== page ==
Source: http://www.courts.ca.gov/documents/ws09181...

Sullivan v. Oracle Corporation addresses how California law applies to nonresident employees working both in and outside California

Today, the California Supreme Court issued an Opinion following its acceptance of questions about the construction of California law from the United States Court of Appeals for the Ninth Circuit.  In Sullivan v. Oracle Corporation (June 30, 2011), the Court addressed (1) whether the Labor Code's overtime provisions apply to plaintiffs' claims for compensation for work performed in this state [with the ancillary question of whether the same claims can serve as predicates for claims under California's unfair competition law (UCL) (Bus. & Prof. Code, § 17200 et seq.)], and (2) whether the plaintiffs' claims for overtime compensation under the federal Fair Labor Standards Act of 1938 (FLSA) (29 U.S.C. § 201 et seq.; see id., § 207(a)) for work performed in other states can serve as predicates for UCL claims.

The Court responded "yes" to the first question group, and "no" to the second.

On the first issue, the Court said:  "The California Labor Code does apply to overtime work performed in California for a California-based employer by out-of-state plaintiffs in the circumstances of this case, such that overtime pay is required for work in excess of eight hours per day or in excess of forty hours per week. (See Sullivan III, supra, 557 F.3d 979, 983.)"  (Slip op., at 18.)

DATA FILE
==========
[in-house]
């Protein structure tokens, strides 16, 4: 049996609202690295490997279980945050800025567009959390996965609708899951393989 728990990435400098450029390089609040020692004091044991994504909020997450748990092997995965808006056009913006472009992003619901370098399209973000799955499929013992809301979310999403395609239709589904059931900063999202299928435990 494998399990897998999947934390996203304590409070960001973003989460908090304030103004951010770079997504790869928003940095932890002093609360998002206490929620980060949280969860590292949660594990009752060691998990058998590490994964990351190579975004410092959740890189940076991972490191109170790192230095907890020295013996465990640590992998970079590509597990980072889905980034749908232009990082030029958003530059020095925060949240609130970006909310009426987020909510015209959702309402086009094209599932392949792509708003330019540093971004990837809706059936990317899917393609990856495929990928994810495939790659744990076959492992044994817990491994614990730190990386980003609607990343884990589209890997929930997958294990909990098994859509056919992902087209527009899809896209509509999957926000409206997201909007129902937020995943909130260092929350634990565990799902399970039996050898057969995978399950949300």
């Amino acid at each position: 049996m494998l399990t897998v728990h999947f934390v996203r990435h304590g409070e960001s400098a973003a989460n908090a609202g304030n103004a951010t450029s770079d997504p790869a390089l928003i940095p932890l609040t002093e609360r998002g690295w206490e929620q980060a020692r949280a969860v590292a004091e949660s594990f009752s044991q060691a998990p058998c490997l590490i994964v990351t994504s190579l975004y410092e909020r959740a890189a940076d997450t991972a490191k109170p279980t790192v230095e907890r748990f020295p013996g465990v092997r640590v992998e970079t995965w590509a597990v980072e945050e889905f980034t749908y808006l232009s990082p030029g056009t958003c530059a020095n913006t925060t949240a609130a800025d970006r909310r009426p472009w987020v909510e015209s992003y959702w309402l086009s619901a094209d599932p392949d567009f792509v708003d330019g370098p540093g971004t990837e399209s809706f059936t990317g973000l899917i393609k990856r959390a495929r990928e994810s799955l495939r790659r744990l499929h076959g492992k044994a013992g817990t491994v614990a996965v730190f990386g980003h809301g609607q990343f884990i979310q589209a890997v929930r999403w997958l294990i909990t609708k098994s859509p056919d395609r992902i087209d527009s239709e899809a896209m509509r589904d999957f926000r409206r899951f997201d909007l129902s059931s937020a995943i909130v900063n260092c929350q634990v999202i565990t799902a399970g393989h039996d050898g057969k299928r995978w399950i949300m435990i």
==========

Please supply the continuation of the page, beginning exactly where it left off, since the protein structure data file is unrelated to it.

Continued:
On the related UCL question, the Court said: "Business and Professions Code section 17200 does apply to the overtime work described in question one. (See Sullivan III, supra, 557 F.3d 979, 983.)"  Slip op., at 19.)

The full answer to the last issues was:  "Business and Professions Code section 17200 does not apply to overtime work performed outside California for a California-based employer by out-of-state plaintiffs in the circumstances of this case based solely on the employer's failure to comply with the overtime provisions of the FLSA."  (Slip op., at 23.)